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Skip-glide entry with capsule?


Jestersage
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Is it actually possible to do a skip glide entry with a capsule in KSP -- and how can we tell it's such and not just "I have put the PE high, so it dipped briefly into atmosphere before coming in for a return"

From what i can tell, the heat shields have some amount of lift, and I assume the lift value is designed for such purpose.

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21 minutes ago, Jestersage said:

Well, I understand that article in the way that "boost-glide" means "extend range of suborbital flight by using aerodynamic lift". And, yes, you can do that in KSP: get a capsule onto a reentry trajectory and then either just point retrograde (with the bottom perpendicular to the direction it is flying), or angle the capsule a bit upward of retrograde. In the latter case you'll land a bit farther along your orbit.

As you mentioned this is not very useful with capsules in stock KSP. Not in the least because they don't have enough lift to really steer you to a certain landing spot. But when landing a spaceplane that's in my "toolbox" for getting the spaceplane back to the KSC. In particular when I do a reentry from the Mun (or Minmus) and need to aerobrake over multiple orbits (like I did in the trip that I did for the K-Prize).

 

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1 hour ago, Jestersage said:

Is it actually possible to do a skip glide entry with a capsule in KSP

Well, what do you actually mean with "skip glide entry"? And how do you define the difference from "normal" aerobraking? (And why would you want to do that?)

If you mean something like: "did an aerobraking pass and ended with a PE that was higher after the aerobraking than before"? Then I guess that's not possible with the capsules. But I haven't actually tried to do that. You can do that with a spaceplane.

1 hour ago, Jestersage said:

From what i can tell, the heat shields have some amount of lift, and I assume the lift value is designed for such purpose.

Well, the heat shields and the bottom surfaces of the capsules. But I don't think that will generate enough lift to raise your PE again.

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10 hours ago, AHHans said:

Well, what do you actually mean with "skip glide entry"? And how do you define the difference from "normal" aerobraking? (And why would you want to do that?)

Skip glide: https://en.wikipedia.org/wiki/Boost-glide.

As stated in the article:

"The technique was used by the Soviet Zond series of circumlunar spacecraft, which used one skip before landing. In this case a true skip was required in order to allow the spacecraft to reach the higher-latitude landing areas. Zond 6, Zond 7 and Zond 8 made successful skip entries, although Zond 5 did not. The Chang'e 5-T1, which flew mission profiles similar to Zond, also used this technique.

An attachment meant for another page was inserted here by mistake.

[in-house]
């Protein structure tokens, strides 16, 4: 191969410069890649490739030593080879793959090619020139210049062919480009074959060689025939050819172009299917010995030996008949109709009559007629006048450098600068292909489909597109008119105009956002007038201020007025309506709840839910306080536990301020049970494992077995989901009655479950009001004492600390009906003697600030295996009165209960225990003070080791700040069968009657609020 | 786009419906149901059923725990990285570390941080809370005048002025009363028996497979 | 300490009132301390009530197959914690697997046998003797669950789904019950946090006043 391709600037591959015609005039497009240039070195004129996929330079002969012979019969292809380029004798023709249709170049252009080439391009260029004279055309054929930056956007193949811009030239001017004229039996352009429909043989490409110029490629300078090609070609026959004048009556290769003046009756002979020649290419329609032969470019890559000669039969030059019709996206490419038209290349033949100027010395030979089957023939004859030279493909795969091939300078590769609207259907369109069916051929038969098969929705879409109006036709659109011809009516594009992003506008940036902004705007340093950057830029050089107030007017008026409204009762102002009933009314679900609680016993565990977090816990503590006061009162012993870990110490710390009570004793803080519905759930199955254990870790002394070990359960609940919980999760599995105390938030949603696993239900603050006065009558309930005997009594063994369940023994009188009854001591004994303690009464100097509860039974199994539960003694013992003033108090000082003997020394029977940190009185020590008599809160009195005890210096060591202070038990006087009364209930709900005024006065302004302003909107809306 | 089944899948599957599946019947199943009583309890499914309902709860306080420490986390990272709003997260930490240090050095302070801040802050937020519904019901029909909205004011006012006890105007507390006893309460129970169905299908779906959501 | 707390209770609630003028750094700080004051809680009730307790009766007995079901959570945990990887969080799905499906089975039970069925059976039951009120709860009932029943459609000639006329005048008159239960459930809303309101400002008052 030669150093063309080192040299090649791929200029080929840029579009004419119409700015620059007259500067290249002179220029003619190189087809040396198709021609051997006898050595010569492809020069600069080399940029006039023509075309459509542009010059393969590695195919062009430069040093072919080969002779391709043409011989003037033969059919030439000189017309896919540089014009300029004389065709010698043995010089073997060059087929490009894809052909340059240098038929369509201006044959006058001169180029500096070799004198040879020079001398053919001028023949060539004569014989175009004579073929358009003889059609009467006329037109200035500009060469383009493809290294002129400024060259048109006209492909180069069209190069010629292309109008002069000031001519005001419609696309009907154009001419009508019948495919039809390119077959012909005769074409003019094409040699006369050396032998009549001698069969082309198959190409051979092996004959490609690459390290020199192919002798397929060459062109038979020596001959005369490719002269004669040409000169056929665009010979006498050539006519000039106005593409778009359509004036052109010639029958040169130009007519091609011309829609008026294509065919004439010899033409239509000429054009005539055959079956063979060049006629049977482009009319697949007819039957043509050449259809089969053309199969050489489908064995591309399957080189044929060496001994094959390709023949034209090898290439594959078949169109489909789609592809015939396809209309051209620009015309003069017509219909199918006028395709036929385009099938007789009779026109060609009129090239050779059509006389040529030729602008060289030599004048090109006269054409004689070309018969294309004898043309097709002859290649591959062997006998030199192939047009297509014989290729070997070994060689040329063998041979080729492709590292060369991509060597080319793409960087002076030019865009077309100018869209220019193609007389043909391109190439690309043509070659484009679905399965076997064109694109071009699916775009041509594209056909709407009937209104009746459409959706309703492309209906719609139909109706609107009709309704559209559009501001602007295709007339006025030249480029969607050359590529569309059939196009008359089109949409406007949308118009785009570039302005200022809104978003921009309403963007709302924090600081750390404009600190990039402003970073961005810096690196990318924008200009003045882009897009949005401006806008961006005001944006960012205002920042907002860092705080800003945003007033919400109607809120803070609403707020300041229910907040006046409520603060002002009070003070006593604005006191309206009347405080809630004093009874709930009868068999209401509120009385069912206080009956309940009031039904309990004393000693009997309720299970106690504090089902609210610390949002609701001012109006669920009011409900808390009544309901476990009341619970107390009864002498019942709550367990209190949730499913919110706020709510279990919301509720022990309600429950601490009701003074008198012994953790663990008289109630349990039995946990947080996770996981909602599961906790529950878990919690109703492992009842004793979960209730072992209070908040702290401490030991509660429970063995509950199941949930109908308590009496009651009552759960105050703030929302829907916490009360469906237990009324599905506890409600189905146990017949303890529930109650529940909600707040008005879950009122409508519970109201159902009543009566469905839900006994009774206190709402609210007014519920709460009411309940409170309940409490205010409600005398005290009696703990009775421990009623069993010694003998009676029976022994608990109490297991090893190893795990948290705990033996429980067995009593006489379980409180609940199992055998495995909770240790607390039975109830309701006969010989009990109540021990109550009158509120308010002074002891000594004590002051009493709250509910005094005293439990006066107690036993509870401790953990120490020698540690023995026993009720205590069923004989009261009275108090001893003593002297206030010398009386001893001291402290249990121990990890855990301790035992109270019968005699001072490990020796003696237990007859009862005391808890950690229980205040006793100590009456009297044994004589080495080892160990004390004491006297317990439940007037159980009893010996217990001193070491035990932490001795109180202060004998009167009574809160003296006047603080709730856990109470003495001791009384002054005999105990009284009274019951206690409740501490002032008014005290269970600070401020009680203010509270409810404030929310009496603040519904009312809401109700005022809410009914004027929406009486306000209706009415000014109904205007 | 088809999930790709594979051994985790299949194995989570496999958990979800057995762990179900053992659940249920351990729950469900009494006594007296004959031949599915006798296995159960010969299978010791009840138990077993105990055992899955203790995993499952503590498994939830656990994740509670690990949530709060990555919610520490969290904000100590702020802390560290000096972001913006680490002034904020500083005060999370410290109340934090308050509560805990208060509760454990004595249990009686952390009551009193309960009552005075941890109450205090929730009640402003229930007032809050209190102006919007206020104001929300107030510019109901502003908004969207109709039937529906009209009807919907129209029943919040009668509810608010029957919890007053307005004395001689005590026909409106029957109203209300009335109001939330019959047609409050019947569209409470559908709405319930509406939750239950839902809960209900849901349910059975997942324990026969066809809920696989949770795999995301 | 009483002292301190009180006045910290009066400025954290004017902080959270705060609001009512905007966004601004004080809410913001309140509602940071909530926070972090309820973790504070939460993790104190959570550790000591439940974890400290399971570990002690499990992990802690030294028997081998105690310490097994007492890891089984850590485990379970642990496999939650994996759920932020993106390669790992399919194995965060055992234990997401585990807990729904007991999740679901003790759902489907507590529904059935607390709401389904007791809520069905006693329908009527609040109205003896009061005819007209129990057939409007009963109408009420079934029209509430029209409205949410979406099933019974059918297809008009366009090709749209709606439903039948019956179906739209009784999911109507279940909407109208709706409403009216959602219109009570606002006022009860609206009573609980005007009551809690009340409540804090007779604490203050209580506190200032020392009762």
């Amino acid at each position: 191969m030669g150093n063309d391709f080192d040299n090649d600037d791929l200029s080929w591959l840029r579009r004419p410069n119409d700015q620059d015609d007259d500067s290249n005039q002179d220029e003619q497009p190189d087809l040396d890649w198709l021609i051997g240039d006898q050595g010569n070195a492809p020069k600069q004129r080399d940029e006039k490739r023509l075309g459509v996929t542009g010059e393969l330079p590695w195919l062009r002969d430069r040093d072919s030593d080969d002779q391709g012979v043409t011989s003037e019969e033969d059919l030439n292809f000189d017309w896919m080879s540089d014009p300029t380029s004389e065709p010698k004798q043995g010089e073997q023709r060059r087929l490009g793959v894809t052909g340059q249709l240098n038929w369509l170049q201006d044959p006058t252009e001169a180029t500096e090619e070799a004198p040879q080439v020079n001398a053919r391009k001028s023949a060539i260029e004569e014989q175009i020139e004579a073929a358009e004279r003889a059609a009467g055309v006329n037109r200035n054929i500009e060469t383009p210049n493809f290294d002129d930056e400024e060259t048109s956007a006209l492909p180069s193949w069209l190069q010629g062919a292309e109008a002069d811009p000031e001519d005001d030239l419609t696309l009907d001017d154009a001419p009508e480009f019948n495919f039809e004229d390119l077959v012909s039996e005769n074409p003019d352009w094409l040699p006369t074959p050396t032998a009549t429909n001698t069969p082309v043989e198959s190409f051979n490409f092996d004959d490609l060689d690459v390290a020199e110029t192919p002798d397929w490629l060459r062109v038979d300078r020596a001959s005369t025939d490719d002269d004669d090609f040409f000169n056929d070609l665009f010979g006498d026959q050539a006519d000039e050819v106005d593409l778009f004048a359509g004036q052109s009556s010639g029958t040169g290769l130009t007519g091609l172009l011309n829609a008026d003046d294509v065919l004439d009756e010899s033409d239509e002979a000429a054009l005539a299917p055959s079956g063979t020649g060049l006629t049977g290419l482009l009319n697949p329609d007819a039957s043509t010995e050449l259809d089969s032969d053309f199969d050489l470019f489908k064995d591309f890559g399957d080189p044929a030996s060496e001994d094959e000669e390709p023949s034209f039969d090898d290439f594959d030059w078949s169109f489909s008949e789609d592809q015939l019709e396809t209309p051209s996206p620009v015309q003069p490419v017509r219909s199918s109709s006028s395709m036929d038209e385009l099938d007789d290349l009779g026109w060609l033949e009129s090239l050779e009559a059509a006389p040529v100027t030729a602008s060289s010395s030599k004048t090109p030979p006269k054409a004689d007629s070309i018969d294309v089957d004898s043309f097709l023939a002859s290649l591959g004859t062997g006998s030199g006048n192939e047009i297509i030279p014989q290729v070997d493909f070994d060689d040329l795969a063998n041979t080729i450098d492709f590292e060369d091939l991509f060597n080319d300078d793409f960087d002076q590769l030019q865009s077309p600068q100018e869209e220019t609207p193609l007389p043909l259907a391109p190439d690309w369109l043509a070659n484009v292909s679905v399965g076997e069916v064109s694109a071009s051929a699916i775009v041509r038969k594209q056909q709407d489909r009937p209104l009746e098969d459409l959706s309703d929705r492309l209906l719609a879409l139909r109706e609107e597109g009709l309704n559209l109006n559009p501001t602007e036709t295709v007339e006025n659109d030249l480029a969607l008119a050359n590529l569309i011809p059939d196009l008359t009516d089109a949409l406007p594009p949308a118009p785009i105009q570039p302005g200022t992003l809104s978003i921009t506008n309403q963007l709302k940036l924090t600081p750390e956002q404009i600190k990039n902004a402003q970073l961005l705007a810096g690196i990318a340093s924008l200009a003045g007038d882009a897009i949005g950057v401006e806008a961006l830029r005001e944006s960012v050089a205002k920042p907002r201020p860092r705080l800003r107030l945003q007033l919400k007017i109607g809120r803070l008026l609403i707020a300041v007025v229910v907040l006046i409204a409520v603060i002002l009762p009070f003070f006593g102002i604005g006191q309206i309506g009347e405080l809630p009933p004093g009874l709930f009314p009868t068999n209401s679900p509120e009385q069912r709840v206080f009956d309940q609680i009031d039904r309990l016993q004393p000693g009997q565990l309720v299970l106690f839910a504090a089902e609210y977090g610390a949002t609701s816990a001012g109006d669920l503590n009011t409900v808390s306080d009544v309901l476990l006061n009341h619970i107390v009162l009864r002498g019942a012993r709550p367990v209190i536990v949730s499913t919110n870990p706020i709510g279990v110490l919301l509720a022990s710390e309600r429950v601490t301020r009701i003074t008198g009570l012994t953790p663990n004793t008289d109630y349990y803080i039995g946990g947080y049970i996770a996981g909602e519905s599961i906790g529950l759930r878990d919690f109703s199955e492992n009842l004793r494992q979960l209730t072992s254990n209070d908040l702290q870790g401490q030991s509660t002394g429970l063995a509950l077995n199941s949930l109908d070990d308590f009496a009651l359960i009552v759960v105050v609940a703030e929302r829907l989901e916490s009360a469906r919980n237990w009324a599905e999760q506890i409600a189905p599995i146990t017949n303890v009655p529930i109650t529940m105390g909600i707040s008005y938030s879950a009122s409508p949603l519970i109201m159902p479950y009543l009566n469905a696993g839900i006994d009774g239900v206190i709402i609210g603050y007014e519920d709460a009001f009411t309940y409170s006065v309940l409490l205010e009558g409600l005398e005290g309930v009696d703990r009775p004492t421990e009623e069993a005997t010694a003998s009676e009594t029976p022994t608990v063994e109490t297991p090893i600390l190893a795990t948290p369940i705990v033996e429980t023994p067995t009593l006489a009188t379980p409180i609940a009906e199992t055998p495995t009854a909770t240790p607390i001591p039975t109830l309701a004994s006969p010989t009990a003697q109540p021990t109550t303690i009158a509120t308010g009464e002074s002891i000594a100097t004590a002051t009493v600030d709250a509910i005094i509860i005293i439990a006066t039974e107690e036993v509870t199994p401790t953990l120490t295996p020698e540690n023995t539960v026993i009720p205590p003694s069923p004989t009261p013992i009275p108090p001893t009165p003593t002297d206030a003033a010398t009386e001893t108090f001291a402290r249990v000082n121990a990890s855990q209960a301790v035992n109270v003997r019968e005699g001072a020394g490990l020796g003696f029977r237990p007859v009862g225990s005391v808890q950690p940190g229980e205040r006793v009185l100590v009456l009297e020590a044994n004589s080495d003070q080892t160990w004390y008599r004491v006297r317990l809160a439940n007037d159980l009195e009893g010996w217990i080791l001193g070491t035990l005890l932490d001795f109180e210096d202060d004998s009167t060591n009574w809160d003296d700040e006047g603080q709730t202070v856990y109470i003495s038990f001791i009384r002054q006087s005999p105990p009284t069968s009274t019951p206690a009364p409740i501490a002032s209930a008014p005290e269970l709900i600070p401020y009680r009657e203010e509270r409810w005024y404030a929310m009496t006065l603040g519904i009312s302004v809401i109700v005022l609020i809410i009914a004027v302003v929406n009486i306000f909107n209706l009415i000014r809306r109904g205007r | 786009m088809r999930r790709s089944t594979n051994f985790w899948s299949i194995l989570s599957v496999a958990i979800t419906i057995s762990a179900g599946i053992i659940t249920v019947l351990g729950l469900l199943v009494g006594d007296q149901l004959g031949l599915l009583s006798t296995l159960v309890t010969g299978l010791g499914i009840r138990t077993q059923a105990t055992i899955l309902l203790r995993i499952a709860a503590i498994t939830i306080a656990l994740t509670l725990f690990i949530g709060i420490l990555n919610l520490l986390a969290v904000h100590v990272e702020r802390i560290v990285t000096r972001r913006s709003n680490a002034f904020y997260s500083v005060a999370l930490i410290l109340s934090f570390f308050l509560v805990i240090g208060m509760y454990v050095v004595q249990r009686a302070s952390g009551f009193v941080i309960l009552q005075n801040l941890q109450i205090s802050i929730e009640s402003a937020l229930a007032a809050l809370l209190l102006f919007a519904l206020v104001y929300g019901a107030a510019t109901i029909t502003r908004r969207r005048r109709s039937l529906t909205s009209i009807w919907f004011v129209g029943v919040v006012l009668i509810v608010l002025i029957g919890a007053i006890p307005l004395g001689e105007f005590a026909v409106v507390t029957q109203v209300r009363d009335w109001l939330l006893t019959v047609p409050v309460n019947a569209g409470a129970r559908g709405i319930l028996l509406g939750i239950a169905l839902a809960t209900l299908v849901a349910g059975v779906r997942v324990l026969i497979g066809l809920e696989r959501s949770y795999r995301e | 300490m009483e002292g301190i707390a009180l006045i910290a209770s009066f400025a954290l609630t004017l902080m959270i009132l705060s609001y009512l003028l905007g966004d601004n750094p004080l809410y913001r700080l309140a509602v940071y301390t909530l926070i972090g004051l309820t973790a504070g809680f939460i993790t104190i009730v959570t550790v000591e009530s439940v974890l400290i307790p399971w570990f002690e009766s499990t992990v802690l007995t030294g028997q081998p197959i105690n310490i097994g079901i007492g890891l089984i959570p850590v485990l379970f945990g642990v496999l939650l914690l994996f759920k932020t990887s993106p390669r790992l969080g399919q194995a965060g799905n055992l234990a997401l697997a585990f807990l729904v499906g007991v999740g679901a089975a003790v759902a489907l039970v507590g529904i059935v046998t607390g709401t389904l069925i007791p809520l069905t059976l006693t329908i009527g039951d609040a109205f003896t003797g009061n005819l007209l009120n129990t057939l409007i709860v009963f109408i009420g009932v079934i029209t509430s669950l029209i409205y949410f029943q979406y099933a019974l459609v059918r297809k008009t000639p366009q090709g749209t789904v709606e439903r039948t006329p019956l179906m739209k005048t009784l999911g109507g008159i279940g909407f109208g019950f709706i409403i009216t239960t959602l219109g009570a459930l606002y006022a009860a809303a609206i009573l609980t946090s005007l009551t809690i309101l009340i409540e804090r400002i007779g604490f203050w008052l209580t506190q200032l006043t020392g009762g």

The Apollo Command Module used a skip-like concept to lower the heating loads on the vehicle by extending the re-entry time, but the spacecraft did not leave the atmosphere again and there has been considerable debate whether this makes it a true skip profile. NASA referred to it simply as "lifting entry". A true multi-skip profile was considered as part of the Apollo Skip Guidance concept, but this was not used on any crewed flights. The concept continues to appear on more modern vehicles like the Orion spacecraft, using onboard computers."

TBH, it's useless in KSP pure vanilla play, since Kerbals are fine with 8g re-entry. However, if you want to re-enter a bit more precise, skip glide is one of the way to to land further down.

In real-life, skip glide is used for two things, aside from above

1. To avoid landing in place they have no business/ permission to.

2. Out of necessity, they want the re-entry to be more gentle, but retain the usage of capsule. This is used mainly either for delicate cargo return, or an astronaut who suffers physical issues, an re-entry from Moon or even Mars.
A test scenario developed during Constellation is the following: Suppose an astronaut is physically injured during moon landing. How to transport that person from moon to a medical facility, either using ISS or even a terrestrial facility?

10 hours ago, AHHans said:

If you mean something like: "did an aerobraking pass and ended with a PE that was higher after the aerobraking than before"? Then I guess that's not possible with the capsules. But I haven't actually tried to do that. You can do that with a spaceplane.

Well, the heat shields and the bottom surfaces of the capsules. But I don't think that will generate enough lift to raise your PE again.

Well, if that is the requirement to be consider "glide entry", I will try...

Edited by Jestersage
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